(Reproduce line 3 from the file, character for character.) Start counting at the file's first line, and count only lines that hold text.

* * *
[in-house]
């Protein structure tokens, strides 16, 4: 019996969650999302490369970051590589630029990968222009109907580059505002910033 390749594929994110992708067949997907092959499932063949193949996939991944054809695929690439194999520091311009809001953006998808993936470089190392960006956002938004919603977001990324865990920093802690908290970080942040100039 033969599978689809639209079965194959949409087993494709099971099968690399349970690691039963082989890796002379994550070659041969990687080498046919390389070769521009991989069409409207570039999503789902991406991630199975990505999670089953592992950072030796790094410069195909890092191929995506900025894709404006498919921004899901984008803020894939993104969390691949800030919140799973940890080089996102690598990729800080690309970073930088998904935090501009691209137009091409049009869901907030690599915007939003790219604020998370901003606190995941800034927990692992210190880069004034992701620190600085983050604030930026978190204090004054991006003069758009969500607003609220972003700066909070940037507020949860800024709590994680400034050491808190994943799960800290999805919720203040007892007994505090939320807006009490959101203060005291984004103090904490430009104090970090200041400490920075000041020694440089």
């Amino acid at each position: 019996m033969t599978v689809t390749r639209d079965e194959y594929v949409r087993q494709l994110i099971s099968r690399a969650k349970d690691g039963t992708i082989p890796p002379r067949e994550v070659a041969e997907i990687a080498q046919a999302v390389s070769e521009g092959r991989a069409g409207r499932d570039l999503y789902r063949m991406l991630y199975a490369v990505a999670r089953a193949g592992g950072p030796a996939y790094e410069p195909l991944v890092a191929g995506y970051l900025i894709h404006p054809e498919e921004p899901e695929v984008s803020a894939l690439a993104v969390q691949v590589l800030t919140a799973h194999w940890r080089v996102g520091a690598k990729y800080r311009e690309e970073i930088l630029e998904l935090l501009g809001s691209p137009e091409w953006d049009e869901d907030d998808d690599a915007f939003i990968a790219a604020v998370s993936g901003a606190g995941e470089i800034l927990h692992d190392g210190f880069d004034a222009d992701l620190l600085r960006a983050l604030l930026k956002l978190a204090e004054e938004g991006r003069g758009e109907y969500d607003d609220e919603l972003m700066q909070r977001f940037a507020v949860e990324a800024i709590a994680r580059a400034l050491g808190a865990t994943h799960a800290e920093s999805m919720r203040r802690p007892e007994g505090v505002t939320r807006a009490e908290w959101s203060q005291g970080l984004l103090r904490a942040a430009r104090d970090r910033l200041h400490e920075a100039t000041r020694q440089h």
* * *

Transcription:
């Amino acid at each position: 019996m033969t599978v689809t390749r639209d079965e194959y594929v949409r087993q494709l994110i099971s099968r690399a969650k349970d690691g039963t992708i082989p890796p002379r067949e994550v070659a041969e997907i990687a080498q046919a999302v390389s070769e521009g092959r991989a069409g409207r499932d570039l999503y789902r063949m991406l991630y199975a490369v990505a999670r089953a193949g592992g950072p030796a996939y790094e410069p195909l991944v890092a191929g995506y970051l900025i894709h404006p054809e498919e921004p899901e695929v984008s803020a894939l690439a993104v969390q691949v590589l800030t919140a799973h194999w940890r080089v996102g520091a690598k990729y800080r311009e690309e970073i930088l630029e998904l935090l501009g809001s691209p137009e091409w953006d049009e869901d907030d998808d690599a915007f939003i990968a790219a604020v998370s993936g901003a606190g995941e470089i800034l927990h692992d190392g210190f880069d004034a222009d992701l620190l600085r960006a983050l604030l930026k956002l978190a204090e004054e938004g991006r003069g758009e109907y969500d607003d609220e919603l972003m700066q909070r977001f940037a507020v949860e990324a800024i709590a994680r580059a400034l050491g808190a865990t994943h799960a800290e920093s999805m919720r203040r802690p007892e007994g505090v505002t939320r807006a009490e908290w959101s203060q005291g970080l984004l103090r904490a942040a430009r104090d970090r910033l200041h400490e920075a100039t000041r020694q440089h």